-1

I have noticed a common issue in code reviews, that takes this form:

// "arr" is an array
for (i = 0; i < arr.length; ++i) {
    if (i == 3) {
        // do something with arr[i]
    }
    if (i == 8) {
        // do something else with arr[i]
    }
}

I call this the "array = loop" mindset. Somehow they have in their heads that if you want to work with an array, you have to use a loop. I'm wondering what the root of this mindset is... does it have to do with education? What concept are they missing? How can this be untaught?

closed as unclear what you're asking by GrandmasterB, user53019, user22815 Nov 17 '15 at 23:04

Please clarify your specific problem or add additional details to highlight exactly what you need. As it's currently written, it’s hard to tell exactly what you're asking. See the How to Ask page for help clarifying this question. If this question can be reworded to fit the rules in the help center, please edit the question.

  • 1
    Too much Haskell? I hear it warps your brain... that said, have you asked the coders writing that the 'why' question themselves? – user40980 Nov 17 '15 at 17:43
  • 1
    What language? Some languages this is the natural way of interacting with arrays. Other languages have more functional approaches which change this. At the end of the day, this question can only be answered with an opinion. – user156792 Nov 17 '15 at 17:45
  • 6
    This is a rant. The purpose of the code review is that : fix problems, and teach the author. See a difference between good and bad code review. Try to be direct and blunt, and they will learn. – BЈовић Nov 17 '15 at 17:53
  • 1
    @jdv: If I understand the OP's code, I think his complaint is that he's seeing people iterate over entire arrays just to operate on two specific elements, which could be done directly. (Doesn't make it any less a rant, and BЈовић's comment is spot on.) – Blrfl Nov 17 '15 at 18:27
  • 1
    @Rachel the edited question "Is there any reason" is now a too broad question. This question really is a rant and the only person that can explain why they wrote the code that way is the one who wrote the code that way. Everyone else is guessing. – user40980 Nov 17 '15 at 20:56
3

Your question title and the code in the question don't match.

The answer to your question in the title is: how else would you find a value? Unless you have some extra knowledge about the structure of the array, iterating it is the only way to find a value. If you do know something extra, e.g. that the array is sorted, then you can do something more efficient, e.g. binary search. But in the worst-case, you need to iterate over the entire array, in the average case, over half the array.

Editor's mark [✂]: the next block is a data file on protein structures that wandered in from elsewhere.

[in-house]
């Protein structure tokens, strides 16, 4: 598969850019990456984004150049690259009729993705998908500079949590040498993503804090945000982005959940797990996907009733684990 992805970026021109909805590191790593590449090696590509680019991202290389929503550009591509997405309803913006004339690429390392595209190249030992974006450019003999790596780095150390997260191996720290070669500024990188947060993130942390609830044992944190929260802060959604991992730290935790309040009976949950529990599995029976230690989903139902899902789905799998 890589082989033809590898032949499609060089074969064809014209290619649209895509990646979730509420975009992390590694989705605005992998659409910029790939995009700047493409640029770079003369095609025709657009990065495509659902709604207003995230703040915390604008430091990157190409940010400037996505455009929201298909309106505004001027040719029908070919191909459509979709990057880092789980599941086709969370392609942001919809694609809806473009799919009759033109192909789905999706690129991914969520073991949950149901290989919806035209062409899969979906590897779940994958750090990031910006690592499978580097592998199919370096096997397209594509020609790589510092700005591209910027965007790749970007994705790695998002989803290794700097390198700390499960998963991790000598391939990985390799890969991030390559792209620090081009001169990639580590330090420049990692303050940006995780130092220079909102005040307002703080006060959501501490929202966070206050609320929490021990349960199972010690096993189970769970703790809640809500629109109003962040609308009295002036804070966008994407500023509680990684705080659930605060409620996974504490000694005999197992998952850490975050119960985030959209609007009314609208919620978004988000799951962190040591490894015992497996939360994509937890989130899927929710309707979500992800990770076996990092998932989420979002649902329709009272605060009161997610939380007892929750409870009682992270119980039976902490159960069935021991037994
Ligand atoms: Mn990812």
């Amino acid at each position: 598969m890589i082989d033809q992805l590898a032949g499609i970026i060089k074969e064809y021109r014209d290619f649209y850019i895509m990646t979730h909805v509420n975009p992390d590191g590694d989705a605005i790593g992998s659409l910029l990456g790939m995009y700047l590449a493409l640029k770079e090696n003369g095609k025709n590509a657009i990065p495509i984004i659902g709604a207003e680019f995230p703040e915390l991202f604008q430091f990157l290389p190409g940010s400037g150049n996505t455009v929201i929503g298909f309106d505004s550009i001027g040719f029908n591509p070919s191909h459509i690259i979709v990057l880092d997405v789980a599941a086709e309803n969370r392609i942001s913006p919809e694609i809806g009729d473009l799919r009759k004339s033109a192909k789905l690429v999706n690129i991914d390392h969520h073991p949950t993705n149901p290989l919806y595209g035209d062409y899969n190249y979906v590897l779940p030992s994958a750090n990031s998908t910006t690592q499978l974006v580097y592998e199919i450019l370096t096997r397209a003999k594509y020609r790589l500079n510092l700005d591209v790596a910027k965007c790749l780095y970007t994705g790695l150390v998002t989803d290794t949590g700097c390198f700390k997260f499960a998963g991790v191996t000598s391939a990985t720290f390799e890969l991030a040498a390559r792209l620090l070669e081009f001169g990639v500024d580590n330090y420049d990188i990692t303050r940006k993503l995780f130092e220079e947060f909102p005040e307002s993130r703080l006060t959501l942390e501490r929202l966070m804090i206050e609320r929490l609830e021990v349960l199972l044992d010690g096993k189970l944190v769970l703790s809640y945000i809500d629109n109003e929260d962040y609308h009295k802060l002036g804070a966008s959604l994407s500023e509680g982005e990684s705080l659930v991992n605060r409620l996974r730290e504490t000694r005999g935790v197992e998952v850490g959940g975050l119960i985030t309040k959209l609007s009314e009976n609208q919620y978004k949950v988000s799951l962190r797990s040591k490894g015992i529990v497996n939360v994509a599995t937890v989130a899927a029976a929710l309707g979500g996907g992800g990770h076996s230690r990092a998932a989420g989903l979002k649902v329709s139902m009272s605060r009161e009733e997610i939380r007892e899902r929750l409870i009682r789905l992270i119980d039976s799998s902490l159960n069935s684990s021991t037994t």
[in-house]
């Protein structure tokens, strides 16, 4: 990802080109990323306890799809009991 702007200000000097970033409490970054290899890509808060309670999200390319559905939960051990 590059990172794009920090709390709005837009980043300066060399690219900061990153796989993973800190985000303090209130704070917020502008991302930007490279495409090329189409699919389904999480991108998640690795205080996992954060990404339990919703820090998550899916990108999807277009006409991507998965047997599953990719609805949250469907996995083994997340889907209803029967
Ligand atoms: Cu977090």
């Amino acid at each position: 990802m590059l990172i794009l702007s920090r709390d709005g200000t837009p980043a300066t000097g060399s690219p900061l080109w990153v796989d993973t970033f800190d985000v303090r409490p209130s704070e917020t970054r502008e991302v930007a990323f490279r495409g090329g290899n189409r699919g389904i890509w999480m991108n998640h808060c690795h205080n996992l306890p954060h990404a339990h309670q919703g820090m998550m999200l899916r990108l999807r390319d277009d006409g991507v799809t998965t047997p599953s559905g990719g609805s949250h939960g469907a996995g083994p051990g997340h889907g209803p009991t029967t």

Now, about the code you posted: this code isn't trying to find a value. It's not trying to find anything, really. It already knows the indices it wants to work on, there is no need at all to iterate.

Sometimes, there are legitimate reasons to do extra work, though. For example, in security-sensitive applications, the time it takes to do some work may leak information about the data. (This is called a timing attack, which is a special case of the more general class of side-channel attacks.) For example, a string comparison will usually abort and return false as soon as it finds the first difference between strings. However, this means that an attacker can, e.g. determine how many characters at the beginning of the password he guessed correctly, thus reducing the complexity of brute-forcing the password from ** (i.e. exponential complexity) to * (i.e. polynomial complexity).

So, this would be an example, where you always need to loop through the entire array and cannot abort early, because you need to spend the same time regardless of where the difference occurs.

This doesn't appear to be the case here, though.

  • 1
    I am concerned that there is other code in the for loop that is missing in the example. That the loop is ordered and operations need to be done on all elements, but special things need to be done for element 3 and 8 (as the loop is being processed - not before or after). – user40980 Nov 17 '15 at 23:04
  • The title is incorrect. I did not write it. Obviously the code is not checking for values but for indices (I guess not obvious to the person who changed my title). And no, there is no "other code" that I left out... all it is doing is checking for specific values of indices – JoelFan Nov 18 '15 at 0:26
  • @JoelFan I'm sorry if I edited the title incorrectly, please feel free to rollback the changes or edit it further. The question did get reopened, however was closed again... too bad because I like answers like explaining why something might have been done a specific way :) – Rachel Nov 18 '15 at 14:32
  • @Rachel, that's ok... rolled back – JoelFan Nov 18 '15 at 14:37
  • 2
    @JoelFan The way it reads now does sound like a rant though, if you do want to try to get it reopened, or post in the future, you may want to avoid that and try to focus on a specific software-development related question :) – Rachel Nov 18 '15 at 15:02

Not the answer you're looking for? Browse other questions tagged or ask your own question.